TUSCALOOSA, Ala. -- Civil rights worker Spiver Gordon became the first person convicted in a government vote fraud case and angry black leaders charged an all-white jury was 'held hostage' by a federal judge.
The jury broke a five-day deadlock late Wednesday and convicted Gordon of two counts of mail fraud and two counts of providing false information to election officials. He was accused of altering absentee ballots in the September 1984 Democratic primary.
'There is no question but that the case will be appealed,' said defense attorney J. L. Chestnut. 'I have never seen a trial record that cries out more loudly for appeal.'
U.S. District Judge E.B. Haltom Jr. refused repeatedly to grant a mistrial when the jury began struggling with the case last week. When jurors found Gordon innocent on nine counts Saturday and told Haltom they were 'hopelessly deadlocked' on 12 remaining charges, he ordered them to continue.
When the jury returned the guilty verdicts Wednesday -- but with a recommendation for clemency -- Haltom told them that was not their decision and ordered them back to the jury room to make sure they would stand by the verdicts.
'In this case it is my considered judgment that the court went too far,' Chestnut said. 'I bleed for Mr. Gordon, for the jury and for the system. All three have suffered this week.'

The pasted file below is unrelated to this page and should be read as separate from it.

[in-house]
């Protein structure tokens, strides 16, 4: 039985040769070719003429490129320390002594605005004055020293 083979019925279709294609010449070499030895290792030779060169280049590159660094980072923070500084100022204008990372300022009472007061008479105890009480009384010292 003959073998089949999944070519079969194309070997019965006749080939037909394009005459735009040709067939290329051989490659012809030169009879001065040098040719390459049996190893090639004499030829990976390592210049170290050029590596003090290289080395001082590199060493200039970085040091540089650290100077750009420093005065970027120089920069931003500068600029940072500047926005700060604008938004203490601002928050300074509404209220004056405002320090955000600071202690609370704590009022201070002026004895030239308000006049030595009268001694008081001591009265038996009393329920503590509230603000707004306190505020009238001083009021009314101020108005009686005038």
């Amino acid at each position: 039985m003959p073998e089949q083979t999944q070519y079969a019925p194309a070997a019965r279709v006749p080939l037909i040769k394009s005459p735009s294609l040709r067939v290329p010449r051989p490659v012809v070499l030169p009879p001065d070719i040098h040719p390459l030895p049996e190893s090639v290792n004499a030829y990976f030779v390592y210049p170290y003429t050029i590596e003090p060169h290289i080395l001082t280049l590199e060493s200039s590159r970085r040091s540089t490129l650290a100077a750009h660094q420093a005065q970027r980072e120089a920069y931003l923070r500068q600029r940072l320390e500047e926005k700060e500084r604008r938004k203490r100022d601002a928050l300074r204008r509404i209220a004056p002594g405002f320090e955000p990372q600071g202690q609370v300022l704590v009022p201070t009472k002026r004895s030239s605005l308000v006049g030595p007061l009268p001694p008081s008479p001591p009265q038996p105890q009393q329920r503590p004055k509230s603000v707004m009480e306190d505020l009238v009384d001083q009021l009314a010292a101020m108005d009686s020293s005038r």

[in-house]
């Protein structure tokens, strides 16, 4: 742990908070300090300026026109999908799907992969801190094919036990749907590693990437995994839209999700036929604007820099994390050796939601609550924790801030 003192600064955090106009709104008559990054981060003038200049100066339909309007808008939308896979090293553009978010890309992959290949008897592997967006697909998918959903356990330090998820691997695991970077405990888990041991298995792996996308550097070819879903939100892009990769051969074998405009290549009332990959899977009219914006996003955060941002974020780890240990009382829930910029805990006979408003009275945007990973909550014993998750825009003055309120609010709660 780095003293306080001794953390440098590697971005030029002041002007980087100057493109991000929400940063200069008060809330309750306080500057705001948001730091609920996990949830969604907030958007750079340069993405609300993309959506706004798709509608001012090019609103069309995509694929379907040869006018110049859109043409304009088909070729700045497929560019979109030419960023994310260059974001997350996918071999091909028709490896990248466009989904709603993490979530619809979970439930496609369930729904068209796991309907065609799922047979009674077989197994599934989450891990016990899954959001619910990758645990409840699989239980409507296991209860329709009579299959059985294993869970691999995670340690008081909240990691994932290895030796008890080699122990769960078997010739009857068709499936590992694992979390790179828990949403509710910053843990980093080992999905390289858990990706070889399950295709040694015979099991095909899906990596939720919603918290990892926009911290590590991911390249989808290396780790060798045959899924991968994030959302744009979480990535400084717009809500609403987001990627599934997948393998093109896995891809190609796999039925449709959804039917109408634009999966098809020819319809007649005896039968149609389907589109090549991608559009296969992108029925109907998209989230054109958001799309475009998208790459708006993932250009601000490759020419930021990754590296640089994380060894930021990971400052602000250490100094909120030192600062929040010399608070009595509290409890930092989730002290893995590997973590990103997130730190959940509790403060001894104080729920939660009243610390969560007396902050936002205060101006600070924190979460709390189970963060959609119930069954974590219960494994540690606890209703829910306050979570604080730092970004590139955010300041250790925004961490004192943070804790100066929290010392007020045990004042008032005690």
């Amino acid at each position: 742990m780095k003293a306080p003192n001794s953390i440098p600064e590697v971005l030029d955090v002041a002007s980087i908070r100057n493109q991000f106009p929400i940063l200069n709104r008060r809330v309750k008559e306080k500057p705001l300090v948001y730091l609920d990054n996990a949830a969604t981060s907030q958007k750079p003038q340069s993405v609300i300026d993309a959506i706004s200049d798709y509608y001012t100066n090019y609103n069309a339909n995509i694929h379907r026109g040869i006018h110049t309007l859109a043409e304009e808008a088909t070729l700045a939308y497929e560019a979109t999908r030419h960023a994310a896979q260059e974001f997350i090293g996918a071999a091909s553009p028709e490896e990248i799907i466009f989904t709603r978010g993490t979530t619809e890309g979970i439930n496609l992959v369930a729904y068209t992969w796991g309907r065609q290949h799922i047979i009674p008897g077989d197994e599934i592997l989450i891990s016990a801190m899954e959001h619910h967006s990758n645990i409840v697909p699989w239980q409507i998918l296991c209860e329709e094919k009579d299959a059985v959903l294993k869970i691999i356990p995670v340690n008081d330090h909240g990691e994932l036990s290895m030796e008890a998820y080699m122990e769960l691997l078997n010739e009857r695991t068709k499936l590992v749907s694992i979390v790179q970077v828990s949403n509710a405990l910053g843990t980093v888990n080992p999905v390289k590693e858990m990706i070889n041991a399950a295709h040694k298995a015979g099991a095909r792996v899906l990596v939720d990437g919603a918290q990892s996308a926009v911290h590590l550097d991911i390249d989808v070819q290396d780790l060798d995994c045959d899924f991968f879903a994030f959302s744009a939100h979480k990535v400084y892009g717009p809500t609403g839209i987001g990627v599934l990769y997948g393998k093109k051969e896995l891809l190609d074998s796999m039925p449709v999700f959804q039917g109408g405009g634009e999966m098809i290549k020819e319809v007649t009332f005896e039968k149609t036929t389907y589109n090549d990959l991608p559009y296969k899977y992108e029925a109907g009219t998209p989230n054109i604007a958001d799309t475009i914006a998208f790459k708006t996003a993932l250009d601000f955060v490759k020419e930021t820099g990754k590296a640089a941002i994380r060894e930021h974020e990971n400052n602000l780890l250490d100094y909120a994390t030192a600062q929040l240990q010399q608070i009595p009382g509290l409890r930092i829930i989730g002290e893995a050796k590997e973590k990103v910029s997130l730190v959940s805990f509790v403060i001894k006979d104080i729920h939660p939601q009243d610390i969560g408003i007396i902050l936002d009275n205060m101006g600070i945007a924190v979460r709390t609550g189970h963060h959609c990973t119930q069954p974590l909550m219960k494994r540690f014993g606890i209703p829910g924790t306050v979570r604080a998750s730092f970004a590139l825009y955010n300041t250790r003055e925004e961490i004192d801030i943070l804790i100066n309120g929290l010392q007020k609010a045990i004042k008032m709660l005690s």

Gordon, 46, an officer of the Atlanta-based Southern Christian Leadership Conference, said he was 'as innocent as I was when I walked in the courtroom on day one. The court has spoken, but almighty God has not spoken.'
Gordon will remain free on bond pending his sentencing Nov. 14. He faces a maximum five years in prison and $10,000 fine on each count.
'This judge held the jury hostage,' said SCLC President Joseph Lowery. 'I think it's interesting that the Justice Department had to get an all-white jury and a judge who would keep the jury for five days in order to get a conviction.'
The federal probe of the September 1984 Democratic primaries in west-central Alabama's 'Black Belt' has been denounced by national black leaders as a 'witchhunt' to intimidate black voters and weaken minority political power in the South.
Gordon was acquitted on five other counts Wednesday and Haltom agreed to grant a mistrial on three counts that remained undecided - conspiracy, mail fraud and a charge of voting more than once.
Gordon was one of the eight people indicted in the case that until this week had produced only acquittals and mistrials.
Earlier this week, Bessie Jones Underwood, 31, of Eutaw struck a plea bargain in which 24 counts were dropped for a guilty plea to a misdemeanor charge of improperly casting absentee ballots. She received two years' probation.